"Hopefully there will be a proof-of-vaccination piece of paper that people can use to be able to get on a plane without having to be tested or without having to quarantine," Branson said. 

By Cailey Rizzo
January 20, 2021
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Leaders across the travel industry are becoming more vocal about the development and potential impact of vaccine passports. 

In an interview with CNBC this week, Sir Richard Branson, founder of Virgin Group, said that he believed that vaccination — and then proof of vaccination — would allow businesses to reopen and the travel industry to begin its post-COVID recovery. 

"Vaccination is everything," Branson said. "Once vulnerable people, in particular, have been vaccinated, I think all kinds of businesses can start opening up again: restaurants, travel companies, cruise companies." 

Branson then went on to speak about how the travel industry could use the vaccination, including the possibility of a vaccine passport, to recover from the COVID slump.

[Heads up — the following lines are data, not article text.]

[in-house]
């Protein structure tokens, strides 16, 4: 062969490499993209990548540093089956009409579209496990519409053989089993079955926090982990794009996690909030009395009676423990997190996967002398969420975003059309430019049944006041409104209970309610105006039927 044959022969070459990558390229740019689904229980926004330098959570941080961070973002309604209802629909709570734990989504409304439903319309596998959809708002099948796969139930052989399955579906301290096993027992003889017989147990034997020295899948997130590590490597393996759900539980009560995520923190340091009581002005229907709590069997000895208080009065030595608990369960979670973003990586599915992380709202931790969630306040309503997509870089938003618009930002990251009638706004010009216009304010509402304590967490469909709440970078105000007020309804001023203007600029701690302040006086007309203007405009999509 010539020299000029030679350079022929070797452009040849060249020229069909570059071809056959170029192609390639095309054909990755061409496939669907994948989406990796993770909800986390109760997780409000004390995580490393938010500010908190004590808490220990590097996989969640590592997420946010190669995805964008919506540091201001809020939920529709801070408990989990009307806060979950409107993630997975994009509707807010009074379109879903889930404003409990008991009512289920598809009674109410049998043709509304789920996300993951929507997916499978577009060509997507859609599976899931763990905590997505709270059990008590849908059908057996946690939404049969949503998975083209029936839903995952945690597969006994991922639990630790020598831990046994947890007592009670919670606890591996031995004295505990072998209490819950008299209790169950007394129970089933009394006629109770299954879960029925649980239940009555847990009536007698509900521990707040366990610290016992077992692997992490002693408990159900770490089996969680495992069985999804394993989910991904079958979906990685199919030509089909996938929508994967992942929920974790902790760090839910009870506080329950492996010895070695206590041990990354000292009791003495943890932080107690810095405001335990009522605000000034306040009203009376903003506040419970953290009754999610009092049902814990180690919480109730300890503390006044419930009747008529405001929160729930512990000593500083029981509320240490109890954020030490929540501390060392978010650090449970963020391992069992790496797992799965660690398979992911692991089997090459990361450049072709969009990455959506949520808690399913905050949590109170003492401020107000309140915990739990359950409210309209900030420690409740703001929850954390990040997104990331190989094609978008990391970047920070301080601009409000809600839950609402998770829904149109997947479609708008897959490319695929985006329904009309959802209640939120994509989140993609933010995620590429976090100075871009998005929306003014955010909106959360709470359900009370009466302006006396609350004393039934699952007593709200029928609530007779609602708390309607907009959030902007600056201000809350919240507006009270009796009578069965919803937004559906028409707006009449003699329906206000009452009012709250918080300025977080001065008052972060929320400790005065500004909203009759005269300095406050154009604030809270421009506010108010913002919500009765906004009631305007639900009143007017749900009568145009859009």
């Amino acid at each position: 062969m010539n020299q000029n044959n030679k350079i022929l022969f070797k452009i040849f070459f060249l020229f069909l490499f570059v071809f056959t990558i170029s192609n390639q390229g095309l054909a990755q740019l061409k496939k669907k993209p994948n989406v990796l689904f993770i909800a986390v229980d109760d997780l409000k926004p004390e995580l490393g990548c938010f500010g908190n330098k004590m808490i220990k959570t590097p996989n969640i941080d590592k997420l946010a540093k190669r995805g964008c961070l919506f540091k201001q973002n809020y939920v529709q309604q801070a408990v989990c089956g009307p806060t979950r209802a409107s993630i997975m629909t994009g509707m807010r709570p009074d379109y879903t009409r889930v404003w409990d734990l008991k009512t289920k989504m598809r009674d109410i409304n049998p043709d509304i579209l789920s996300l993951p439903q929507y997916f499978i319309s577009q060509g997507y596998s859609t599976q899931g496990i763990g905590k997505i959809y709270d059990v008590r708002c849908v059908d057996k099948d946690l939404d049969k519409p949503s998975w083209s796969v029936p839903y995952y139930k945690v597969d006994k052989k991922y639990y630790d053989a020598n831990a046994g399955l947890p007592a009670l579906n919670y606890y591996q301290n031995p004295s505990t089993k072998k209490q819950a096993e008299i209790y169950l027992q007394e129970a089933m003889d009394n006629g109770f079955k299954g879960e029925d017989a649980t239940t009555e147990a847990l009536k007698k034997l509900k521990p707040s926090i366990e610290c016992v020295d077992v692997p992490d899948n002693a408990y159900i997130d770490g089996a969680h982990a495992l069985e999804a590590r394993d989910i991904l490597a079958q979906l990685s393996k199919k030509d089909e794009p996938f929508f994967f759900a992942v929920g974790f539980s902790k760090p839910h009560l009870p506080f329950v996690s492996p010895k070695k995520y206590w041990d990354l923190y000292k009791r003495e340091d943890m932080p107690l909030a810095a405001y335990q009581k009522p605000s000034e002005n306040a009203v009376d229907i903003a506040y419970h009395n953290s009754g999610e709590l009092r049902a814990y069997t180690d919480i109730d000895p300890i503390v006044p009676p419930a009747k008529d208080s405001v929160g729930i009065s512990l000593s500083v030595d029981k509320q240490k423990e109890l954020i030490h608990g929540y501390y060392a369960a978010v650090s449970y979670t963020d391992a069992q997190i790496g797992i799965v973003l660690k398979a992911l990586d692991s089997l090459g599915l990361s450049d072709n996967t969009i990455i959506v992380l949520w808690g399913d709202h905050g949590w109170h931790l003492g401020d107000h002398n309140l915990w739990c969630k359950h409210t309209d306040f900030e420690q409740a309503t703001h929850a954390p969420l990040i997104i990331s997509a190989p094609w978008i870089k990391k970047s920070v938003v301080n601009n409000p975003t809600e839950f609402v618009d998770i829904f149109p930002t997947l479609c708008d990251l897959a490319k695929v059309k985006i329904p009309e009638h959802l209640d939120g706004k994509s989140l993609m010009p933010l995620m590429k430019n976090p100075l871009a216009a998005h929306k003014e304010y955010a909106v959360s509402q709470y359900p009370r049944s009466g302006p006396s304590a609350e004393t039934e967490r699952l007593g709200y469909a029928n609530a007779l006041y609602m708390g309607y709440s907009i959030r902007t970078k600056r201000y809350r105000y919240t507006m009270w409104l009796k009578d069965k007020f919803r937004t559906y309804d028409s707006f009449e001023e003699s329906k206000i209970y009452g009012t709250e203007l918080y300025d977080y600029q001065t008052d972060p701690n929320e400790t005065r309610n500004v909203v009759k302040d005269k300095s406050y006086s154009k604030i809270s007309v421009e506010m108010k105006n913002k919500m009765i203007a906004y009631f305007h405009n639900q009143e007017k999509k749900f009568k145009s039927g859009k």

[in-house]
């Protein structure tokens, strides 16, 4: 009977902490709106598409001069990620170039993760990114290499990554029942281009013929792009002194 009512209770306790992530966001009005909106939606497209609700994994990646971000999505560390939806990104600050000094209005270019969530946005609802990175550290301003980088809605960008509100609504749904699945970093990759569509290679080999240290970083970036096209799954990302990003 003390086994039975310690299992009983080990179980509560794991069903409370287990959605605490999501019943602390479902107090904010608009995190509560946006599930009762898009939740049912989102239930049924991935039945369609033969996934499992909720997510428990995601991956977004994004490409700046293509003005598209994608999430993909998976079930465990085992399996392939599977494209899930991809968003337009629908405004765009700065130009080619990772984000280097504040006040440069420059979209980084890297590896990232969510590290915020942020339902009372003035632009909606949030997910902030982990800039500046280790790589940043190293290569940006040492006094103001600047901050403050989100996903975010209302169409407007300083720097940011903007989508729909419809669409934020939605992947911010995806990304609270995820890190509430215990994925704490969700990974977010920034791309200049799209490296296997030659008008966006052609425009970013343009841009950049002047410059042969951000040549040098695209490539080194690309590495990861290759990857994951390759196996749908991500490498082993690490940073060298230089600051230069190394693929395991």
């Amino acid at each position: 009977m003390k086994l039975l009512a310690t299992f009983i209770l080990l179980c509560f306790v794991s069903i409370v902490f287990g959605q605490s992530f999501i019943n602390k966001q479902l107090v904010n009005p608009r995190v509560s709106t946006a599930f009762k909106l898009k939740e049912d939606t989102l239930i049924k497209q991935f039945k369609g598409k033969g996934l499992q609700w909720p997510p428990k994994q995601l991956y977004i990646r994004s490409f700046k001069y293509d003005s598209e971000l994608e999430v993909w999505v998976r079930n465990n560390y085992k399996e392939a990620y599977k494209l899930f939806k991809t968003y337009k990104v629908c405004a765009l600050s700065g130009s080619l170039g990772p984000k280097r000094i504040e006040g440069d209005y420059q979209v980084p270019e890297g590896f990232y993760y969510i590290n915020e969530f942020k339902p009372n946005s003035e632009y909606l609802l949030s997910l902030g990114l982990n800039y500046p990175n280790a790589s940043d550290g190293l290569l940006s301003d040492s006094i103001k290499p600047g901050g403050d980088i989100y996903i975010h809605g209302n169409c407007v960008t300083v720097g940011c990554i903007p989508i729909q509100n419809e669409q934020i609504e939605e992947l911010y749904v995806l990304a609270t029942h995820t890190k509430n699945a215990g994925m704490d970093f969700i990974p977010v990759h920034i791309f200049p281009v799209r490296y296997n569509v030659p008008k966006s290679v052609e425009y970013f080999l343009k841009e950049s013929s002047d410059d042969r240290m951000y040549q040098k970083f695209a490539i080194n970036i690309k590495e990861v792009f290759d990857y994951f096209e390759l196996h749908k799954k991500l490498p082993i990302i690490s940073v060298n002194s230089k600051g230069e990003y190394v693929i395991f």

"Hopefully there will be a proof-of-vaccination piece of paper that people can use to be able to get on a plane without having to be tested or without having to quarantine," Branson said. 

Richard Branson
Richard Branson
| Credit: Robin Marchant/Getty Images for SiriusXM

Several businesses have already talked about the possibility of vaccine passports in reopening travel around the world.

American Airlines announced that a health passport app will be made available to passengers on Jan. 23. With the app, travelers can upload test results and any documentation required to travel.

However, a seamless vaccine passport might not be reality until 2022. Companies will have to leap over hurdles like communication between countries and potential privacy issues. 

CNBC has also reported that tech companies like Google, Microsoft, and Apple are interested in creating a vaccine passport.

Meanwhile, Virgin's travel businesses are responding to the crisis. Last year, Virgin Atlantic announced it would give passengers free COVID-19 insurance for flights until March 31, 2021. And Virgin's new cruise line Virgin Voyages delayed its inaugural voyage and announced new COVID-19 protocol for when sailings resume. 

Cailey Rizzo is a contributing writer for Travel + Leisure, currently based in Brooklyn. You can find her on Twitter, Instagram, or at caileyrizzo.com.